You can also mail a copy of any medical bills or other expenses that you incurred as a result of your injuries. In some states, if you mail a copy of the initial medical bills, the insurance carrier must divulge the policy limits so you know how much insurance coverage may be available.

Keep a record of how and when you notified the responsible person or entity. Notifying these individuals yourself can speed up the process and help ensure that proper notice is given to all parties involved in your case.

If you have to file a claim with the responsible party’s insurance, you will need to include the following information:

  • Your name and contact information
  • A description of the accident
  • When and how it happened
  • Where it happened
  • Who was involved in the accident including all responsible parties, plus witnesses to your claim
  • What type of injuries you’ve suffered in the accident, their extent, and when they occurred
  • Any police or accident reports supporting your claim

Who are the Responsible Parties in My Personal Injury Claim?

If your injuries stem from an automobile accident, you may already have some of the information you need. If not, you can start by doing some light investigating.

For example, if the defendant was driving a company vehicle, check with that business to see if the driver was covered under its insurance policy. You can ask to speak with the person in charge of their claims or you can call their insurer directly.

If the defendant was driving their personal vehicle, find out who their policy is with, and contact them directly.

If the person who hit you does not have insurance, then your claim will be against that party’s assets unless you are otherwise covered on your own policy. Keep in mind that all insurance policies have limits, so what you can recover will be defined by how much coverage is on your side of the claim.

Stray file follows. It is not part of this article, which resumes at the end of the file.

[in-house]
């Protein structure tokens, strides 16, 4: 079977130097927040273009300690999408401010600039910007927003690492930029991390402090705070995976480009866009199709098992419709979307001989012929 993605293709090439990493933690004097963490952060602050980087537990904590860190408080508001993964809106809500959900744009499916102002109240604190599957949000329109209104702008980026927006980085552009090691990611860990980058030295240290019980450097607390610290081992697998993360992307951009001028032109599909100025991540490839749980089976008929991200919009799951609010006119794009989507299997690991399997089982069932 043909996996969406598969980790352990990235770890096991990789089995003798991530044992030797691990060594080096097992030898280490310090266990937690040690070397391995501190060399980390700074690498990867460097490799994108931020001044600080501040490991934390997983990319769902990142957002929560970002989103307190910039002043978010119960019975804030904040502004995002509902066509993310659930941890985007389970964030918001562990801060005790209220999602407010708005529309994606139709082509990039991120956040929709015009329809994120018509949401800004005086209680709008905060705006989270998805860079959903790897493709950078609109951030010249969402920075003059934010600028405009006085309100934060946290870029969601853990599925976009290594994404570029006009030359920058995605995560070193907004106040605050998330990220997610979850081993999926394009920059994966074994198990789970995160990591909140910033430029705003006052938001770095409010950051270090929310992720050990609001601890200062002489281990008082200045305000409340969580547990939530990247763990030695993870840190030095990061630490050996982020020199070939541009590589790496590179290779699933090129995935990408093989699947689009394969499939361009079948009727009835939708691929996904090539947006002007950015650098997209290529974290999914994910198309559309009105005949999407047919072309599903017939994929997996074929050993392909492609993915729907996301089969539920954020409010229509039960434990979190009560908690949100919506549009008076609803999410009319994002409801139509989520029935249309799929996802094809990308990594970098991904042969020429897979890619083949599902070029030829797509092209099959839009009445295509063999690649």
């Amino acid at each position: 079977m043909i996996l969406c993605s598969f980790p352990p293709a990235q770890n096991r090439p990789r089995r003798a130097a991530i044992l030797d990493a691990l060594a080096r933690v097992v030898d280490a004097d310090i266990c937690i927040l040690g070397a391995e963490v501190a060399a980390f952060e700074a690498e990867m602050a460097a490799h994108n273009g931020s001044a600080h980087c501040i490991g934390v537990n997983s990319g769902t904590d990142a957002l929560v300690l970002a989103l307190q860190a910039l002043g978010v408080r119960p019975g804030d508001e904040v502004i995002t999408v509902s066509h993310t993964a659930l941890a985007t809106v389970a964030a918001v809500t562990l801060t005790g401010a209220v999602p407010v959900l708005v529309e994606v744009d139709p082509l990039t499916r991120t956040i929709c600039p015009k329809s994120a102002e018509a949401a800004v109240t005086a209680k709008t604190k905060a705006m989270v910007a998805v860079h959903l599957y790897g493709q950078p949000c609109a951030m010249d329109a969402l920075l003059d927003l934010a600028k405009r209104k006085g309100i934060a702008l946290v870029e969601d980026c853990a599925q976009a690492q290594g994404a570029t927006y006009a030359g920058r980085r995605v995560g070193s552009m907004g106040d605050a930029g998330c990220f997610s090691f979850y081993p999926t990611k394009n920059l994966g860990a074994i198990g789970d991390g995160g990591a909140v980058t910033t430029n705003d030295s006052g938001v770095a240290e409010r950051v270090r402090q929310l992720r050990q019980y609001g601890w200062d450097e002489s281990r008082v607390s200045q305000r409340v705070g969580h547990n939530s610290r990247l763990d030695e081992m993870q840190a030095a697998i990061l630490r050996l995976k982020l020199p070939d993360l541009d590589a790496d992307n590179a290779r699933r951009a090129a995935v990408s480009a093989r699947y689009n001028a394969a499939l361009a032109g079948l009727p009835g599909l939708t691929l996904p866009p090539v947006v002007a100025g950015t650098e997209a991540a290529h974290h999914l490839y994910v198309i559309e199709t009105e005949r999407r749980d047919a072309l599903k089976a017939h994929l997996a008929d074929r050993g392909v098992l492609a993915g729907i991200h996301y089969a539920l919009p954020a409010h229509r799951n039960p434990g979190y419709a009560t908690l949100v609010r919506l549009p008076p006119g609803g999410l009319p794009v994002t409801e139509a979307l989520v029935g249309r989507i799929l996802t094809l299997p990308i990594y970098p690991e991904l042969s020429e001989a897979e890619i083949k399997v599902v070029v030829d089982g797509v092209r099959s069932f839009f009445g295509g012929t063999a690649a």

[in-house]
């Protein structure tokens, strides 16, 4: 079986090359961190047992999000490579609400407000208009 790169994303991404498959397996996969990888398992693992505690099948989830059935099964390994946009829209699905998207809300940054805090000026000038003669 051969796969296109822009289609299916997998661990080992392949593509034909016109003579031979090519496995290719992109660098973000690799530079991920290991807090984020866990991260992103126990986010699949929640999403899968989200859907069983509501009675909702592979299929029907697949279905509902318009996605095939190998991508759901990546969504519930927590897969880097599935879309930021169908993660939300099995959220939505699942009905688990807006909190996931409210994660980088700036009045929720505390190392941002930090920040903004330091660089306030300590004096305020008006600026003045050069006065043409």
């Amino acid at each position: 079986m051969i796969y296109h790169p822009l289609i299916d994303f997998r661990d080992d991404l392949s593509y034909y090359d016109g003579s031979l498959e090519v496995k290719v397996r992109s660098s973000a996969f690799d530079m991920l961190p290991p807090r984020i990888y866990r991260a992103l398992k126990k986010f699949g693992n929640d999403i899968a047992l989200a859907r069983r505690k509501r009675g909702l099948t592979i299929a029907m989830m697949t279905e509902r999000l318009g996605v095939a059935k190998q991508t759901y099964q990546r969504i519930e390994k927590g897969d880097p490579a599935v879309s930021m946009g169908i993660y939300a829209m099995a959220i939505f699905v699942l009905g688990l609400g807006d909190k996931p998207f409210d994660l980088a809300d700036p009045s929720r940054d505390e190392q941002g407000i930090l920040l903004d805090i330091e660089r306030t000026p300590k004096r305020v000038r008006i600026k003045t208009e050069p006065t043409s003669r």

For cases where there was a defective product involved, determine first if it had been recalled. If not, find out who manufactured or designed the product and contact them directly.

You may also want to contact an attorney with experience in handling these kinds of claims before delving into the matter further. They are sometimes more complicated than basic injury claims where another person has been responsible for hitting you with their car or truck.

How Long Do I Have To Notify Responsible Parties?

States differ on how long a person has to file a claim, but typically in a personal injury case, a plaintiff has 1 to 2 years from the date of the accident to file suit against a responsible party. This window of time is called the statute of limitations.

If you fail to meet this deadline and do not file a complaint within the statute of limitations, a defendant can file a motion to dismiss the case, and if granted, a plaintiff may be barred from recovery.

In cases of medical malpractice, the statute of limitations typically begins to toll after a person becomes aware of an injury.

Do I Need An Attorney?

Lawyers who specialize in personal injury claims and accident litigation will know which questions to ask, what evidence to gather, and how to present your claim or case. Additionally, personal injury attorneys are familiar with working with insurance companies.

Every state has its own laws regarding giving notice to responsible parties and any statute of limitations, which sets forth the maximum time in which you can file your claim.